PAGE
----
In re Interest of Catalino V.

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In re Interest of Catalino V.

Caselaw No.
A-14-0228 Not designated for permanent publication
Filed on
Tuesday, August 19, 2014


SUMMARY: Termination of a father’s parental rights was proper where there was evidence that the father had little contact with his son and did not participate in services.  In addition, the termination of a mother’s parental rights was supported by evidence that the mother failed to put herself in a position to provide her son with stability.  

In March 2012, DHHS received a report that Catalino and Kathleen were engaging in domestic violence in the presence of their son Catalino III (“Dre”) (DOB 3/2006).  Dre reported witnessing domestic violence between his parents and intervening in fights, and Kathleen admitted to using marijuana.  A department worker helped Kathleen developed a safety plan that included keeping Dre away from Catalino.  Because of her failure to follow the safety plan, the State filed a petition regarding Dre on May 14, 2012.  Kathleen admitted to allegations that Dre was in a situation dangerous to no fault of Kathleen’s.  An adjudication hearing was held on August 7, 2012 concerning the allegations pertaining to Catalino; Catalino did not appear at the hearing and Dre was adjudicated as to Catalino.  The State filed a motion to terminate Catalino’s and Kathleen’s parental rights as to Dre on February 22, 2013.  At the termination hearing held June 24, 2013, there was evidence that Catalino did not engage in services and had not been a part of Dre’s life for over a year.  Dre did not have a strong bond with Catalino.  Though Kathleen initially participated in services, as the case continued she was inconsistent in her participation and occasionally went weeks without seeing Dre.  Kathleen was bonded with Dre but continued to have contact with Catalino and failed to address her substance abuse problems.  Kathleen also failed to provide Dre with any substantial or consistent financial support.  Kathleen admitted that she “slacked” during the case, but believed that Dre was thriving in his current situation and that she just needed more time to work on getting her life together.  Dre’s therapist testified that Dre needed permanency and Kathleen was not capable of providing that.  The juvenile court terminated Catalino’s and Kathleen’s parental rights as to Dre.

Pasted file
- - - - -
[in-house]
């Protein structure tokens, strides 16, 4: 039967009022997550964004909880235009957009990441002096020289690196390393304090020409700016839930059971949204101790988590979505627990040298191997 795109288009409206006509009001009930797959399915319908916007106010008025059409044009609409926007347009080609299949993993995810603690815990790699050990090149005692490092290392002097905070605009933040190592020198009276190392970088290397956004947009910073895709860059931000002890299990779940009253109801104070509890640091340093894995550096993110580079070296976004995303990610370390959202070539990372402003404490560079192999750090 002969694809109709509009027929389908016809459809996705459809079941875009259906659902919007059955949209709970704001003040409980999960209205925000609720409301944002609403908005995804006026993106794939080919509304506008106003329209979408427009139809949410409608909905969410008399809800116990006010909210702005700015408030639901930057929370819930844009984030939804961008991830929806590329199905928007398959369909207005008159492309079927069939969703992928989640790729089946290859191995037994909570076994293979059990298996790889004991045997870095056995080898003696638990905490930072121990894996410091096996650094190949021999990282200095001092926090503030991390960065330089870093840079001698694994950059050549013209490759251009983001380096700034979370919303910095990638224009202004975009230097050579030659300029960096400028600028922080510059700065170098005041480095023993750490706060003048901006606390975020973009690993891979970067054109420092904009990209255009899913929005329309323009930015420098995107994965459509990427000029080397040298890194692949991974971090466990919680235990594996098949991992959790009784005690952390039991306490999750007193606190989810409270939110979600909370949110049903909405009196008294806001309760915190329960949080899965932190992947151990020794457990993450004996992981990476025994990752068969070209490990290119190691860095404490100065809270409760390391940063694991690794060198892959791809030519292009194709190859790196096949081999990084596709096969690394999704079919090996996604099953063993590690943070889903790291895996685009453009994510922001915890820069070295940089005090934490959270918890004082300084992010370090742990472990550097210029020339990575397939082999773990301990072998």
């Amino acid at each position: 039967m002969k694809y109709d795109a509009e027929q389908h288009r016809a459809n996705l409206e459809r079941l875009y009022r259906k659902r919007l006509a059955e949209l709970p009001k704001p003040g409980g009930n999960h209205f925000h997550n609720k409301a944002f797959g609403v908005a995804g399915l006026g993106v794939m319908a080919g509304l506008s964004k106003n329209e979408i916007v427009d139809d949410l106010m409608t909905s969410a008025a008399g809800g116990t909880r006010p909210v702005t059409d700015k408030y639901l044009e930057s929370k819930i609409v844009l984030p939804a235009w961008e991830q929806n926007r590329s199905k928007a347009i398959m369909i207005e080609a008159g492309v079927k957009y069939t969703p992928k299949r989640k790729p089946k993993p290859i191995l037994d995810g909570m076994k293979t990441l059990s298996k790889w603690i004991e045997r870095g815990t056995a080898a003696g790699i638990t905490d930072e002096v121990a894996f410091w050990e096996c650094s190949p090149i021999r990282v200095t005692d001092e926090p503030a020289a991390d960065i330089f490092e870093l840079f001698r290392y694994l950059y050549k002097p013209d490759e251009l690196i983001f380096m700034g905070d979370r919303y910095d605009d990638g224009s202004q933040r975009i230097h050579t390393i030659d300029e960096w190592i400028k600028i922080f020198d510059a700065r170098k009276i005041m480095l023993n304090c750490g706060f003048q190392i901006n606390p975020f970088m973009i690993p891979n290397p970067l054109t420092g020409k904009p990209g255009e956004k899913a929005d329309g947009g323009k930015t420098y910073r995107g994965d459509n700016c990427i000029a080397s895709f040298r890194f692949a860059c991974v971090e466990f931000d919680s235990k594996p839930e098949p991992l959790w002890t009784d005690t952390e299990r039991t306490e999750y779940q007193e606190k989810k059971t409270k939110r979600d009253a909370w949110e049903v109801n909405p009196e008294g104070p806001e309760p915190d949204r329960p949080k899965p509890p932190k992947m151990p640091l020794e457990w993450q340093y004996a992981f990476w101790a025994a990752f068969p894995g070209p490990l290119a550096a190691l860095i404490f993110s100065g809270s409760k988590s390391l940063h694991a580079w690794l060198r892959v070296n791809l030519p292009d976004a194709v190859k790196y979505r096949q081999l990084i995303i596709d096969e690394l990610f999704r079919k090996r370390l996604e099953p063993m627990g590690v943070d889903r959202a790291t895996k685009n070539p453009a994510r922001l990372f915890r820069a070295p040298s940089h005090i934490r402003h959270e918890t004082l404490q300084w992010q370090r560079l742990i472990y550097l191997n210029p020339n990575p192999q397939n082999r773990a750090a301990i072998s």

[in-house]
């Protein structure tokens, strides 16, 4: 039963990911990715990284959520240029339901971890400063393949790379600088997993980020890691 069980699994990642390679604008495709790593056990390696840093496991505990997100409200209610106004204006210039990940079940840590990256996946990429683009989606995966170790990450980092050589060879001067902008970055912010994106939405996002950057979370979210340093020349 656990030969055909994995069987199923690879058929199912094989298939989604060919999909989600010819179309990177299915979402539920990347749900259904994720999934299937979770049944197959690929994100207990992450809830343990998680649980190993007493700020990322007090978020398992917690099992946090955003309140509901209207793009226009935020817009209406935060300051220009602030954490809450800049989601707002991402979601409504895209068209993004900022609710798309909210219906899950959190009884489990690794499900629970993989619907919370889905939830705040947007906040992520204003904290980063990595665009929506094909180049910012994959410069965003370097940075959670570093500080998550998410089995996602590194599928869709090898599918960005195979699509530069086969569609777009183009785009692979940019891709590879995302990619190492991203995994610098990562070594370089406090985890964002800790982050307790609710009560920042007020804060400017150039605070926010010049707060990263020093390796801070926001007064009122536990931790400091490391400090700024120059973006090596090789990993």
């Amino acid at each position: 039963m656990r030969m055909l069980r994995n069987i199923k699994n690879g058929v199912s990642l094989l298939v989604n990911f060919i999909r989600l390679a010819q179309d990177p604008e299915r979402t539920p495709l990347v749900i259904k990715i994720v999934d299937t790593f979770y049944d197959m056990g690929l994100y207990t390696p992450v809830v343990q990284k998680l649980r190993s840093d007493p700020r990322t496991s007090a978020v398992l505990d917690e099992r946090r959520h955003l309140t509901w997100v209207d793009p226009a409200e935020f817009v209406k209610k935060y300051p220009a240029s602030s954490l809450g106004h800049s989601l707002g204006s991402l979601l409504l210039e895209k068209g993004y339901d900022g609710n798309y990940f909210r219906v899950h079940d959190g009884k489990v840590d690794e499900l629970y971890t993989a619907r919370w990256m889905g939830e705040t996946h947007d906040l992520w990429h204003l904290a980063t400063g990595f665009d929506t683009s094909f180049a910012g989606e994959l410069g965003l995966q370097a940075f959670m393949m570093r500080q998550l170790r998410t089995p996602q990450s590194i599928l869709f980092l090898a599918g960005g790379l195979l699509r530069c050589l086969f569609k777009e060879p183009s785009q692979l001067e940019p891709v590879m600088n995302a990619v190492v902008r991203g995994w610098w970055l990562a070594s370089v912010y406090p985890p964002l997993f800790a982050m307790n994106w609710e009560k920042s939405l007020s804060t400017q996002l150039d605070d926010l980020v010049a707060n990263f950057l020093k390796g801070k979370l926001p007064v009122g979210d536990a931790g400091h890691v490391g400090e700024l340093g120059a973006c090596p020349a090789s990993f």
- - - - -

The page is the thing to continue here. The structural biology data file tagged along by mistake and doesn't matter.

The Nebraska Court of Appeals affirmed the terminations of parental rights.  The termination of Catalino’s parental rights was in Dre’s best interests because Catalino repeatedly demonstrated that he did not want to be a part of Dre’s life.  Catalino had very little contact with his son and Dre had not shown any interest in reuniting with his father.  Kathleen had substantially and repeatedly neglected Dre by continuing to put her relationship with Catalino before Dre.  According to the Court, “though Kathleen knew what needed to be accomplished to achieve reunification with Dre, she purposefully chose not to make any efforts.”  Termination of Kathleen’s parental rights was in Dre’s best interests because Dre needed permanency and stability and Kathleen could not provide those for Dre.